Unlike the Shokz Openfit, the Aerofit Pro has a large, bulky earpiece, which covers most of your ear hole. It still lets through external sounds, but it’s more of a muffled sound because there the Aerofit Pro is blocking clear access.

The ear hooks are comfortable to wear for extended periods, but they don’t have any shape memory like the Shokz, instead just having. Flexible arm design.

Soundcore does have a couple of advantages over the Shokz. The first of which is the inclusion of a fabric neckband that can attach to both earpieces for added security while running. 

I’m not really a runner, so I didn’t use the band for any extended period of time, but it’s easy to attach and feels secure.

The second advantage is physical buttons — one on each ear — which can control volume, playback, and pausing and skipping tracks.

The AeroFit Pro features an IPX5 rating, which is a little underwhelming given the Shokz’s IP54 rating. That means that the Soundcore earbuds aren’t rated for dust, but are slightly more secure against water.

Anker Soundcore Aerofit Pro on my ear


The Aerofit Pro offers some premium specs over the lower-level Aerofit model, including support for Spatial Audio.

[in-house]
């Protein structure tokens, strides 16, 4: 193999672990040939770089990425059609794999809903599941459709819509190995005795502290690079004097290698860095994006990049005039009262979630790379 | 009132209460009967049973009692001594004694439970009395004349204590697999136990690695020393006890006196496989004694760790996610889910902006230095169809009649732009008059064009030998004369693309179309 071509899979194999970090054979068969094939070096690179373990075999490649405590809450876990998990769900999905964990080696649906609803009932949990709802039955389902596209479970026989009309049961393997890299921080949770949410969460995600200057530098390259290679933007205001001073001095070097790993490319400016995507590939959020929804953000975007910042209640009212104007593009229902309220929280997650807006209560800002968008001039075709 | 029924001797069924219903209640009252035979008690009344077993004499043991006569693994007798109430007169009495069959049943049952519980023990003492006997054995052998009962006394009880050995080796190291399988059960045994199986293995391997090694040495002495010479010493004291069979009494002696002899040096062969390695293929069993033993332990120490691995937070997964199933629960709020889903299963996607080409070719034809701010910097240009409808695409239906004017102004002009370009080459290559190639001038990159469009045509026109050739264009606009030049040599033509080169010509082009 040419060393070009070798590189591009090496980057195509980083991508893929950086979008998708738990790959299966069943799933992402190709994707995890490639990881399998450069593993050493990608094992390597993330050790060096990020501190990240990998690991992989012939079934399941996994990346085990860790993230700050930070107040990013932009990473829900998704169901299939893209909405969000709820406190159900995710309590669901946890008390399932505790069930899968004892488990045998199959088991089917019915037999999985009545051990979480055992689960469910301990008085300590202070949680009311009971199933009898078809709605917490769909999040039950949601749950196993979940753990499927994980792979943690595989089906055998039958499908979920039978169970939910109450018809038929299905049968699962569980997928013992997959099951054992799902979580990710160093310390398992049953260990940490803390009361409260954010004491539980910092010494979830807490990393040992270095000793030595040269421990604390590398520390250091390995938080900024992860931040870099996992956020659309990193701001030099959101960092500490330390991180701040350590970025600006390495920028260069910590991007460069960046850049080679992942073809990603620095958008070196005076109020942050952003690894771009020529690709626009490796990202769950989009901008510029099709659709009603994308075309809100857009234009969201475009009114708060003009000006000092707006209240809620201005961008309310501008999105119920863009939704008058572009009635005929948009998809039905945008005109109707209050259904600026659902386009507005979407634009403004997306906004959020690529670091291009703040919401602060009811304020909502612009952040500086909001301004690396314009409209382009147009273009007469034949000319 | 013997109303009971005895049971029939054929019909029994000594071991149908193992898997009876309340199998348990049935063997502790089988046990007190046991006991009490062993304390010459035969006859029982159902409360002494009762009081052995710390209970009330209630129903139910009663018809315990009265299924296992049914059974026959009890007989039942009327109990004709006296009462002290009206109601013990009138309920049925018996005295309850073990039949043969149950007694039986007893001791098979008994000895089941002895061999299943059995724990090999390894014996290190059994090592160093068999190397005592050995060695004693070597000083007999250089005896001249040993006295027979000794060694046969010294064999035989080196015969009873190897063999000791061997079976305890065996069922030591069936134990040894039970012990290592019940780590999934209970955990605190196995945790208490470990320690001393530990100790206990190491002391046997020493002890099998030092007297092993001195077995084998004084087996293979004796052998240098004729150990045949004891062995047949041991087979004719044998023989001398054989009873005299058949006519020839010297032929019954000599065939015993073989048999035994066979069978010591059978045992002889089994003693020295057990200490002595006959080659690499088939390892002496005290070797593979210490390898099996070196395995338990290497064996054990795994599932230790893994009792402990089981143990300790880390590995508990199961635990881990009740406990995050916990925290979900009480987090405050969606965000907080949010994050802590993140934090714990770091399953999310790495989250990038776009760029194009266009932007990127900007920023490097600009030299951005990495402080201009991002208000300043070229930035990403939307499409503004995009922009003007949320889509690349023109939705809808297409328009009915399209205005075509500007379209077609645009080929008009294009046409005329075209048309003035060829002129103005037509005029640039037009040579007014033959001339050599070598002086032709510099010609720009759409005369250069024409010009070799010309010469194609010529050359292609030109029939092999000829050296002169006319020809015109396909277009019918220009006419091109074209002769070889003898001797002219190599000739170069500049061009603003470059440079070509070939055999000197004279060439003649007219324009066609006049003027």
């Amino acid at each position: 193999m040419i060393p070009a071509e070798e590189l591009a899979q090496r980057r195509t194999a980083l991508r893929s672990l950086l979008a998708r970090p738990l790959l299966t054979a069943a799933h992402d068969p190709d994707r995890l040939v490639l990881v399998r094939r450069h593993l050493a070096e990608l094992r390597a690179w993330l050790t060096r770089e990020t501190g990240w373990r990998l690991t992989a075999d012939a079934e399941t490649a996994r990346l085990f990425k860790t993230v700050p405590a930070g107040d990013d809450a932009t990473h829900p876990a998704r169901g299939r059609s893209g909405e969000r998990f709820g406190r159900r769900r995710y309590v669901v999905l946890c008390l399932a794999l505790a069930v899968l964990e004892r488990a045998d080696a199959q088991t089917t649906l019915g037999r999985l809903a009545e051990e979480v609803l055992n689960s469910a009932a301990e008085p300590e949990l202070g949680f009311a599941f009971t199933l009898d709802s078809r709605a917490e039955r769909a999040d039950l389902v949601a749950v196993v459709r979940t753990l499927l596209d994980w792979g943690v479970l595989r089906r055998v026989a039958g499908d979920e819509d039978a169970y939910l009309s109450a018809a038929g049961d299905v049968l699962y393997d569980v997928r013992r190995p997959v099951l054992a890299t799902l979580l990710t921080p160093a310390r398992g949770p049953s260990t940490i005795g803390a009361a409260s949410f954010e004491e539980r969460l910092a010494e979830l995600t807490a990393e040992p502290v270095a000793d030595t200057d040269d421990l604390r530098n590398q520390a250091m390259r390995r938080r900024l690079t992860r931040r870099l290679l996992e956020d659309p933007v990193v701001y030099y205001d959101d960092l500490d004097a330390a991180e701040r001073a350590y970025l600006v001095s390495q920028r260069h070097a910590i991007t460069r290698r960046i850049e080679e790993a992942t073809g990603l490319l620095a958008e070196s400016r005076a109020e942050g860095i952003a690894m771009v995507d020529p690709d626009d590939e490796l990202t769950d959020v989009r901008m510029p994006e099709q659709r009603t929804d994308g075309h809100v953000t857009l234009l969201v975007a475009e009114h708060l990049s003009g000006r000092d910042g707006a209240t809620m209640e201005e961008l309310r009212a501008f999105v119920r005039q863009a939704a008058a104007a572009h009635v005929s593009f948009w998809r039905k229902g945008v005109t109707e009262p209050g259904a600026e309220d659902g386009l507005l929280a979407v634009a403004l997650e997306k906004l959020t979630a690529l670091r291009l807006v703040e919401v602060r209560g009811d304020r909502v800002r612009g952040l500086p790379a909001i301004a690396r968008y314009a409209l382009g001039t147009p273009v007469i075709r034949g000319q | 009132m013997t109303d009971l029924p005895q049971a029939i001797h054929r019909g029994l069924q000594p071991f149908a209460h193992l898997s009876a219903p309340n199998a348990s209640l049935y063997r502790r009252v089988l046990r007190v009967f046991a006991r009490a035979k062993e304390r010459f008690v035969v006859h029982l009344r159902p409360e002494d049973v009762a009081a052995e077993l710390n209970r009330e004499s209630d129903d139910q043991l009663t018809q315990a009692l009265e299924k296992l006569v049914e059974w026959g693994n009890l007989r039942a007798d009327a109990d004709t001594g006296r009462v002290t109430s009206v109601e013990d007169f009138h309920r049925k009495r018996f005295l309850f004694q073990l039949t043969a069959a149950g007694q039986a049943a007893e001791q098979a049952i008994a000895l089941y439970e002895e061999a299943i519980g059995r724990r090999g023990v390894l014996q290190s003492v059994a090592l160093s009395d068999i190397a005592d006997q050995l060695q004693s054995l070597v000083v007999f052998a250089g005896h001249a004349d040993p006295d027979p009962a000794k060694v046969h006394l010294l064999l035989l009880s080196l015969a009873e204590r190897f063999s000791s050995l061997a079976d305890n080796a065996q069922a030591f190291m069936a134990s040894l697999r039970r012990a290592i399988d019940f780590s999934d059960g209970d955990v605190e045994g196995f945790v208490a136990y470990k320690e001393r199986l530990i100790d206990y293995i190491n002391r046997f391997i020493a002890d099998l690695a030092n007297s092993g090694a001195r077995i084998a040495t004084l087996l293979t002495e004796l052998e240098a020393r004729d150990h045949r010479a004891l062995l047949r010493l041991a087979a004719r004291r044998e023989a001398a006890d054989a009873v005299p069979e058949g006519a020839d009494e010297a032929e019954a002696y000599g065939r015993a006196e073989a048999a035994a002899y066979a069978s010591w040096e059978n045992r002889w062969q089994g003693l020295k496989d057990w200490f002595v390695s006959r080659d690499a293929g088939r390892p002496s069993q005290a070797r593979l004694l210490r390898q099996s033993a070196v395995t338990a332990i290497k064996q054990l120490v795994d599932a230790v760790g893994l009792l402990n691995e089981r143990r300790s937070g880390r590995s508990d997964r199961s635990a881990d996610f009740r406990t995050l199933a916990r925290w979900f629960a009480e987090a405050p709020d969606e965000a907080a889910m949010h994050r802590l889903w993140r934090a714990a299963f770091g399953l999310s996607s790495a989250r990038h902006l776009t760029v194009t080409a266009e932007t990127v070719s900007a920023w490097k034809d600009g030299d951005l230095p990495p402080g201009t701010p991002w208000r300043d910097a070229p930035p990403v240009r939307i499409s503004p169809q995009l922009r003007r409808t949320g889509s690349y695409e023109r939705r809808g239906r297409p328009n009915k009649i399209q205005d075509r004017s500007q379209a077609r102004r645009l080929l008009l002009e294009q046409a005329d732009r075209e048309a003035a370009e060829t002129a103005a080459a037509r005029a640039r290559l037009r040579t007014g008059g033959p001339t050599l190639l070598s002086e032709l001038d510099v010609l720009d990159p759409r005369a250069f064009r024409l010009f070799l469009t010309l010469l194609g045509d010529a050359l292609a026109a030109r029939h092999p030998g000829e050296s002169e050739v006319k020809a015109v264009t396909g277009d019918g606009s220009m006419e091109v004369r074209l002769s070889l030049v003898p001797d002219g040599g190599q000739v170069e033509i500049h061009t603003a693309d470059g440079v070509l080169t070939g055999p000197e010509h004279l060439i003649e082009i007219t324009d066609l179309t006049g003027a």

Unfortunately, the implementation feels underwhelming. It doesn’t work out of the box. It’s only when connected through the Soundcore app that you can enjoy the Spatial Audio experience.

Even then, it’s not a great implementation. There’s an obvious transition from one ear to the other, a delay from the head tracking. Basically, when you turn your head, whether listening to music or watching a film, one ear cuts out while the other side gets louder. 

It’s not so much immersive as frustrating.

The audio quality is okay, but mostly underwhelming. The Aerofit Pro boasts a 16.2 mm custom dynamic driver with a titanium coated dome, which is designed to offer a better bass experience when the earbud doesn’t sit inside your ears.

Unfortunately, bass is lacking. Music — whether played in stereo or “spatial” modes, sounds thin and tinny, particularly at lower volumes.